Entering the obedience competition at the Westminster Kennel Club dog show in 2019 on Monday, Linda Brennan was quite confident.
You see, Brennan, a dog trainer in Columbia, in Warren County, has been at this rodeo before. Not only that, Brennan and her dog, Heart, have emerged victorious not one, not two, but Three times. In fact, in the history of the Masters Obedience Championship in Westminster, no other dog has taken the title.
Indeed, like a true champion, Heart, 6, entered the ring at Pier 94 in Manhattan and expertly demonstrated excellence in obedience, which made the judges win the first prize once again.
Heart took out a rare feat: a mob of four, although all the dogs seemed to be interested after his victory was the garish toy that a photographer pressed to get his attention.
The coveted silver trophy? She smelled it just to make sure it was not, in fact, a bowl of food.
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Westminster Kennel Club will award its highest award, the best in show, on Tuesday at Madison Square Garden, where the race of group races begins on Monday night (the program airs from 7:30 pm to 11 pm both nights at Fox Sports 1). There are 2,879 dogs competing in the traditional breed show of 50 states, Washington, DC and Puerto Rico. California claims the highest number of entries with 248 dogs, while both New Jersey and Florida host the fourth largest group of competitors, with 173 per piece.
The obedience competition, which emphasizes and celebrates the bond between the dog and the owner, became part of the New York dog show in 2016. Westminster, which is now in its 143rd year as a show of races, what some They call the Super Bowl Dog Show: introduced obedience after adding an agility competition in 2014, which makes it the second Westminster event that allows mixed-breed dogs.
But Heart, the four-time champion, is a purebred black Labrador retriever. And he recovered it, in a five-minute freestyle routine inspired by the 1956 French film "The Red Balloon".
By order of Brennan, Heart searched for a large red balloon several times, jumping, spinning, spinning, sitting and staying in a penny. To be successful in obedience, dogs must clear obstacles in the owner's instructions and demonstrate "odor discrimination," that is, the ability to detect the owner's smell on an object and remove it from a group of items. To show this ability, Heart retrieved the red balloon from a packet of other balloons. He also jumped over an obstacle with the balloon rope in his mouth, the red balloon moving behind it.
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"I really liked my routine this year," says Brennan, 54. "I really felt like I was really good and tight, so I expected that we would achieve as well as I had imagined and we did, so I was very happy with that."
Brennan, who works as a dog trainer at Top Dog Obedience School in Flanders and owns a dog training video business called Barking Dog Video, has accumulated nearly 30 years of experience in the field. She says it took a month to put together the routine of Heart, although the dog, whose resume also includes an appearance on "Saturday Night Live", is a professional who quickly realized the elements he had previously performed.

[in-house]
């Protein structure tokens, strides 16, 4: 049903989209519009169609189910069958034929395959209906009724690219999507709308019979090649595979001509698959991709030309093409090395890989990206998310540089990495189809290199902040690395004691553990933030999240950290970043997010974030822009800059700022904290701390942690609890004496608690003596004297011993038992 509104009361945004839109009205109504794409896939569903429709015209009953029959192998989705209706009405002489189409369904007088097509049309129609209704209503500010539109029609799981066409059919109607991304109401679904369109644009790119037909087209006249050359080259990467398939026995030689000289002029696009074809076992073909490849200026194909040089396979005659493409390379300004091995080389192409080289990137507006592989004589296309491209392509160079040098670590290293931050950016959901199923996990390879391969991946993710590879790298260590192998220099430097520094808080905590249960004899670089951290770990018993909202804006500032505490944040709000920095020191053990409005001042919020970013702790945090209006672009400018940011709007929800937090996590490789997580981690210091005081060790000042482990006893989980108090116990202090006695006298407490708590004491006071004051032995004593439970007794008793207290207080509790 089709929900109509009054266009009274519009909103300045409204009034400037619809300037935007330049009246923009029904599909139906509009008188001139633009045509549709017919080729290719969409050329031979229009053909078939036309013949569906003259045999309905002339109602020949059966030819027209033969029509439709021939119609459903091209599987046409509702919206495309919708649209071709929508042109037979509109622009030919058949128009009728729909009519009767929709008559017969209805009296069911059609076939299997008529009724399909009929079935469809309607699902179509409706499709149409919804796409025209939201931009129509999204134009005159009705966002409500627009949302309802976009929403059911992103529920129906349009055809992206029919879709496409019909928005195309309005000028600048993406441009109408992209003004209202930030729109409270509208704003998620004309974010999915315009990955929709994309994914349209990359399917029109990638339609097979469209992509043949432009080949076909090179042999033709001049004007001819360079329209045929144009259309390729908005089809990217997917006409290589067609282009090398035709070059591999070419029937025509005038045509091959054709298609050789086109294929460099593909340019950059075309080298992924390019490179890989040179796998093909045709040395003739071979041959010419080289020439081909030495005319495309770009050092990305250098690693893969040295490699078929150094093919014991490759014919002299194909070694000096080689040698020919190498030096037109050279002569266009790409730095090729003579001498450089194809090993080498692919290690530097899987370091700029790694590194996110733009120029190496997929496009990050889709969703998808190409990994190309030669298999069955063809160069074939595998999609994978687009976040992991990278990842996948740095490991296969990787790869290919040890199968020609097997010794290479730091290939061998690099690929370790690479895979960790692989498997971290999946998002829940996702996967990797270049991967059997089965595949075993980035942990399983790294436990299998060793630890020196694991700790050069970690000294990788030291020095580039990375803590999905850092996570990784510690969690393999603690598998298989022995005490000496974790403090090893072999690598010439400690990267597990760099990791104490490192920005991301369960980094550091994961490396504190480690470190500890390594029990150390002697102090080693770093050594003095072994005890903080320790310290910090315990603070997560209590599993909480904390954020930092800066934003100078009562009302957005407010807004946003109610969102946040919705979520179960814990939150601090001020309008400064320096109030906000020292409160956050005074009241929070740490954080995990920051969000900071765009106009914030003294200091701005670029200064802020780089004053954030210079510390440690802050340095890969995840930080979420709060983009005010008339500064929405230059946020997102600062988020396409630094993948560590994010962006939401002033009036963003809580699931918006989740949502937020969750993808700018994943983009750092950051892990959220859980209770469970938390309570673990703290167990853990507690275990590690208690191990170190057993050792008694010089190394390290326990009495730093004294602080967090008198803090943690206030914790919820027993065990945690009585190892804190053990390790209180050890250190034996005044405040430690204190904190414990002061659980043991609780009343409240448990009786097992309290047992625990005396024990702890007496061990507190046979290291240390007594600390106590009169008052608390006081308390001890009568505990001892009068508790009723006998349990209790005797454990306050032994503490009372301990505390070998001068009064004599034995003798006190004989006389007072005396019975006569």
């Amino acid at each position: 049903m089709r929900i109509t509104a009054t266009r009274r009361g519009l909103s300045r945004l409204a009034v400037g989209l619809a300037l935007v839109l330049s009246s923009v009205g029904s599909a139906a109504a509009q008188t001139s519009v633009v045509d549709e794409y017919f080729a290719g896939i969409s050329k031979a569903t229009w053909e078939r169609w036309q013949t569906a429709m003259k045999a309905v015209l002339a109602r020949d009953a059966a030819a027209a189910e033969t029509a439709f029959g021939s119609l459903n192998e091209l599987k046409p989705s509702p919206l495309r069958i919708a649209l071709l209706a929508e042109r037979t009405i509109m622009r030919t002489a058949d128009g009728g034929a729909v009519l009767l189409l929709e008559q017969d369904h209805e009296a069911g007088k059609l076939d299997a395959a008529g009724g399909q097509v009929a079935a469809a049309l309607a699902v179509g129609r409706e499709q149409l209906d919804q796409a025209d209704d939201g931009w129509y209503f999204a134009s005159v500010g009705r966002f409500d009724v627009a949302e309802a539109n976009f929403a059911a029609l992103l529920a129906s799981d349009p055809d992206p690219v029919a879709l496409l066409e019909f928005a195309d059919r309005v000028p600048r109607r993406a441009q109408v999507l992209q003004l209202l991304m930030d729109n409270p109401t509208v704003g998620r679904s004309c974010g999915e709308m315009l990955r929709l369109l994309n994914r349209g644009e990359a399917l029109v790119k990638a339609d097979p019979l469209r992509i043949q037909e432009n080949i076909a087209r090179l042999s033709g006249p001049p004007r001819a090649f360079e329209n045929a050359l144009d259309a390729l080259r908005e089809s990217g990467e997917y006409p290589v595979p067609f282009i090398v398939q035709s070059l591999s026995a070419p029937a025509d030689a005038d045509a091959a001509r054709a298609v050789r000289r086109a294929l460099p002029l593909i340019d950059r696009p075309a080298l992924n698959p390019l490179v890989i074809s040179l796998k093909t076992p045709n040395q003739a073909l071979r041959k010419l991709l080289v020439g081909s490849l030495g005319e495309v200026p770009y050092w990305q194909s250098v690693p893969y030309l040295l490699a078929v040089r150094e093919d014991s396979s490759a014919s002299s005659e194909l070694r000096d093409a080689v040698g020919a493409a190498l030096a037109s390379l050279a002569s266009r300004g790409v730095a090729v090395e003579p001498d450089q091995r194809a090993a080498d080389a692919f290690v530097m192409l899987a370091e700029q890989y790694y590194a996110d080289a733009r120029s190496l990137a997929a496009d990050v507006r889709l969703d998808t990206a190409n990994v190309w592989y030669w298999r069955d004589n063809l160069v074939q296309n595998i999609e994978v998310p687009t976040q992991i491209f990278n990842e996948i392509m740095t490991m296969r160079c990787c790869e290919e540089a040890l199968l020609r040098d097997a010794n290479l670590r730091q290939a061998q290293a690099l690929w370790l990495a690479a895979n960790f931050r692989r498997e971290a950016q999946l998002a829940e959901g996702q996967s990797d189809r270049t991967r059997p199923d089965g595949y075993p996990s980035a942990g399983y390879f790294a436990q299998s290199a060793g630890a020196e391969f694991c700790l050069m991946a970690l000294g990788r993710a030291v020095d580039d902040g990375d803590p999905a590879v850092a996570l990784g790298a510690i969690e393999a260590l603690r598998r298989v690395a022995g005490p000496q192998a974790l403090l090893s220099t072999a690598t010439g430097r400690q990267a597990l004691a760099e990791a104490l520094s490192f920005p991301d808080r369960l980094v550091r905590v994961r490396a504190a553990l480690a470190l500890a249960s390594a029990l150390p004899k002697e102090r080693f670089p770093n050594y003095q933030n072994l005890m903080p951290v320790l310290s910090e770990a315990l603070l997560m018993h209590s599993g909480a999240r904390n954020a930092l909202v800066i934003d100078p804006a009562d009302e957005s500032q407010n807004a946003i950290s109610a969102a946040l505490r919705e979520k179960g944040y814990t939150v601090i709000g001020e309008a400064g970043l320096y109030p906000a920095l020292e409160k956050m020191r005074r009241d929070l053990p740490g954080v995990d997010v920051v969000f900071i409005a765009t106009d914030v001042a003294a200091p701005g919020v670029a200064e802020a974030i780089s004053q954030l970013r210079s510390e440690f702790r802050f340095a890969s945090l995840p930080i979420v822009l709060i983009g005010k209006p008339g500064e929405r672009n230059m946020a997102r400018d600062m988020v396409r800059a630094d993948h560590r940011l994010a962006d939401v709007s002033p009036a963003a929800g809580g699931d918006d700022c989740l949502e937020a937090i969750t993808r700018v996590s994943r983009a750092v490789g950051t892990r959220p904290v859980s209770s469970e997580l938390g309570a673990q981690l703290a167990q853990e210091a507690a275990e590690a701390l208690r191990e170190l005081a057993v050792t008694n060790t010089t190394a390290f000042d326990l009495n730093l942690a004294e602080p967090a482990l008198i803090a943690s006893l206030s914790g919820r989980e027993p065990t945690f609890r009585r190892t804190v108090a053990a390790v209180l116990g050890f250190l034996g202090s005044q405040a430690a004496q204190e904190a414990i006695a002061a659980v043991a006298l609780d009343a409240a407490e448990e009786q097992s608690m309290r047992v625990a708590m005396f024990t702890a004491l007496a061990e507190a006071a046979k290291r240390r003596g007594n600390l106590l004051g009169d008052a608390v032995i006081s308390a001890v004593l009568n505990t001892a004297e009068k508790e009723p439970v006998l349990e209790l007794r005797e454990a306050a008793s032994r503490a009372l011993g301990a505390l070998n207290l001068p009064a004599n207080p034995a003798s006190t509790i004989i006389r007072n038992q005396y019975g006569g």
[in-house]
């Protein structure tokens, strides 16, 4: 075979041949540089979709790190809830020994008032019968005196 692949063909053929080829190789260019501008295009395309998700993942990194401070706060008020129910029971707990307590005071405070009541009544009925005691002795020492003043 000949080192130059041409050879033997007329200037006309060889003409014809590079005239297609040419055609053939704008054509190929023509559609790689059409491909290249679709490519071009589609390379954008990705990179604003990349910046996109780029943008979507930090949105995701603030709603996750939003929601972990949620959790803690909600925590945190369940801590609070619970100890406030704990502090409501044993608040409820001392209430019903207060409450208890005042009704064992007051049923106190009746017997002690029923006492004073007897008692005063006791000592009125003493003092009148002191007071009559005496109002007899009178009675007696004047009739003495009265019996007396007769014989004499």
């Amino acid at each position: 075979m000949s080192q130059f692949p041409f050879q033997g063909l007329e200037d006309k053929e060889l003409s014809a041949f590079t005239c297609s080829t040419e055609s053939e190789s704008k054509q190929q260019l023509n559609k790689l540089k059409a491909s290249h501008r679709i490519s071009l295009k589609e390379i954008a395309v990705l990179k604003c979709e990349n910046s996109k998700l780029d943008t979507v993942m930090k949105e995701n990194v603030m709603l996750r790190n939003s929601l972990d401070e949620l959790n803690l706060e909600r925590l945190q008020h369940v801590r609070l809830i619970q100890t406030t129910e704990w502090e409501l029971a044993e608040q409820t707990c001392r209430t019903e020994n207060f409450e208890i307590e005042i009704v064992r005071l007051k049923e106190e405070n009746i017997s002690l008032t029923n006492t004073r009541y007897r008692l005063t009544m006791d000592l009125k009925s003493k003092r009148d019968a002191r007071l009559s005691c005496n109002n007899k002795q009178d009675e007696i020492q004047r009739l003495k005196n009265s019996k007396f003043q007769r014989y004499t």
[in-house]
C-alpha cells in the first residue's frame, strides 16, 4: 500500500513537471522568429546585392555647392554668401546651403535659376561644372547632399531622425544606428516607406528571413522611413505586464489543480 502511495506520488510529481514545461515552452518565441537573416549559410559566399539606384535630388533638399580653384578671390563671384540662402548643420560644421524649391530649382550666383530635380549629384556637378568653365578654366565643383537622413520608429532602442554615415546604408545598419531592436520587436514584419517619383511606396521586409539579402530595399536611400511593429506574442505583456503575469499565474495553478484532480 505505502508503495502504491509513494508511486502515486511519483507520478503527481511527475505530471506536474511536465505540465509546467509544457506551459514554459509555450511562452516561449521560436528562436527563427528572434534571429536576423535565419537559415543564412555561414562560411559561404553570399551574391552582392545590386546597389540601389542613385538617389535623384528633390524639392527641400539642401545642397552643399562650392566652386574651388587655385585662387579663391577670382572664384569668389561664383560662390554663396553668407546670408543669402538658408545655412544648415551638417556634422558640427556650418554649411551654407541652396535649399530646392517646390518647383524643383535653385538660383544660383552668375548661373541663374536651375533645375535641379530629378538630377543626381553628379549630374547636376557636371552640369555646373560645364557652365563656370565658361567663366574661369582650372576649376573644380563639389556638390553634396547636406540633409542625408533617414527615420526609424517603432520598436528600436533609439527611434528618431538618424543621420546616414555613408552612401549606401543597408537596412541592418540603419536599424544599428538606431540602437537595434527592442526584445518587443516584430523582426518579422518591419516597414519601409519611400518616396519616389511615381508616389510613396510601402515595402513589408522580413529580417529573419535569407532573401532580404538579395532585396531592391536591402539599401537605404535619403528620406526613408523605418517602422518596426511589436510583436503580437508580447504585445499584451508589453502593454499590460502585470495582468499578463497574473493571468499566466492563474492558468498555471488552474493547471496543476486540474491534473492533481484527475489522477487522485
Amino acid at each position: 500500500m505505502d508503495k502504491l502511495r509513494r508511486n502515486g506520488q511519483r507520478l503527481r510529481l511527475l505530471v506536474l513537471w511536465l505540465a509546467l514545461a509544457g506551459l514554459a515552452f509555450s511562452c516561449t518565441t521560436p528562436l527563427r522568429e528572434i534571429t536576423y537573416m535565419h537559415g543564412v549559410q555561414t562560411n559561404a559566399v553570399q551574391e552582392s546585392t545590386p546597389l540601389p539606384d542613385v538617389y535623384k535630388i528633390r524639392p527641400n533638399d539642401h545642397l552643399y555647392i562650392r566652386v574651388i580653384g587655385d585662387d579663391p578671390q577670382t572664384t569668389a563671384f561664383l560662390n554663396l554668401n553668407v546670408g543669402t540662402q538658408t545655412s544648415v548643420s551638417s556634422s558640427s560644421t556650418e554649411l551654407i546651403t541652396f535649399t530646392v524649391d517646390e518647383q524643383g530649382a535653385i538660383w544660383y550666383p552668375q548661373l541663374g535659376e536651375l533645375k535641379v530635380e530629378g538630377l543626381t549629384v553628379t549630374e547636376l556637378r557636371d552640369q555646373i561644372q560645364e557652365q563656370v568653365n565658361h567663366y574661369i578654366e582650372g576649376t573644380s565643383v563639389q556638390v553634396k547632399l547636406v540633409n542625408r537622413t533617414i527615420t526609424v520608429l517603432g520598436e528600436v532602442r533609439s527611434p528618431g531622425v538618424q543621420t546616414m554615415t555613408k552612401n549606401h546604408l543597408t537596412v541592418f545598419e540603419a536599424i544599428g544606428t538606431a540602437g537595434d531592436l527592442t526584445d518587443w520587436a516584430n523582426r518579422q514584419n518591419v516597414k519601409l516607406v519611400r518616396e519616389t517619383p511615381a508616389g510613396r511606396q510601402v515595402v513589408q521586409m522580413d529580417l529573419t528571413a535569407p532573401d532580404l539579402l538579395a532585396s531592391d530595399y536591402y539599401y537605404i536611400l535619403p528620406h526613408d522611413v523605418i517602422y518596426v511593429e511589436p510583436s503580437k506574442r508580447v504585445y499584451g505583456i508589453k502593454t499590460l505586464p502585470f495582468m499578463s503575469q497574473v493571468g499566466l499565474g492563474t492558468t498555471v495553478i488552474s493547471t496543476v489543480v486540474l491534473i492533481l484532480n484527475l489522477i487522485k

"She thinks it's funny to do these weird things that we do not do the rest of the year," Brennan says, noting that other obedience contests do not usually allow such creativity.
The official full name of Heart is OTCH Rhumbline & # 39; s Once in a Blue Moon, UDX9, OGM, BN, GM, SEE, RE, JH, ACT1, SCN, CGC, TKI. All those acronyms at the beginning and end of the name refer to their many titles as competitors (OTCH, for example, is a obedience test champion).
The Jersey champion was not the only local dog that competed in obedience. Several Jersey teams adopted fantastic themes in their own freestyle routines, which reached the end of more than six hours of competition.
Annette Flippen of Mercerville and her dog Chloe embraced a theme of "X-Files", complete with FBI jackets and small aliens and a UFO that Labrador retrieved for its owner. (The full name of the dog's competition includes "I Want to Believe," a mantra from the television show.) Kim Somjen and his border collie, Chill, devised an established routine as a dance competition, while Kathleen Walker, of Flemington, and his border collie, Drake, went with a theme of racing cars, including checkered flags. . Jennifer Evans of Jackson and her border collie, Edith, talked about Harry Potter: the dog wore a wizard's hat and a magic wand in his mouth while Evans put on the Hogwarts outfit.
After the end of the obedience competition, Brennan prepared to take Heart to Madison Square Garden, where the dog will once again receive the trophy as part of the nightly show.
"There are about two hours where she is on the bench and the general public can come and caress her," says Brennan. "She thinks it's the best part of the story. Two hours of being caressed is his idea of a great reward. "
So, is the game of the heart for round five? So far, the perspective is good, says Brennan. A fifth victory would be a little sweeter for a different reason, she says.
"If we won it for the fifth time, we removed the trophy."
The canine exhibition of Westminster Kennel Club 2019 will air from 7:30 a.m. to 11 p.m. On February 11 and 12 on Fox Sports 1..
Do you have any advice? Amy Kuperinsky can be contacted at firstname.lastname@example.org. Follow her on Twitter @AmyKup or in Facebook.
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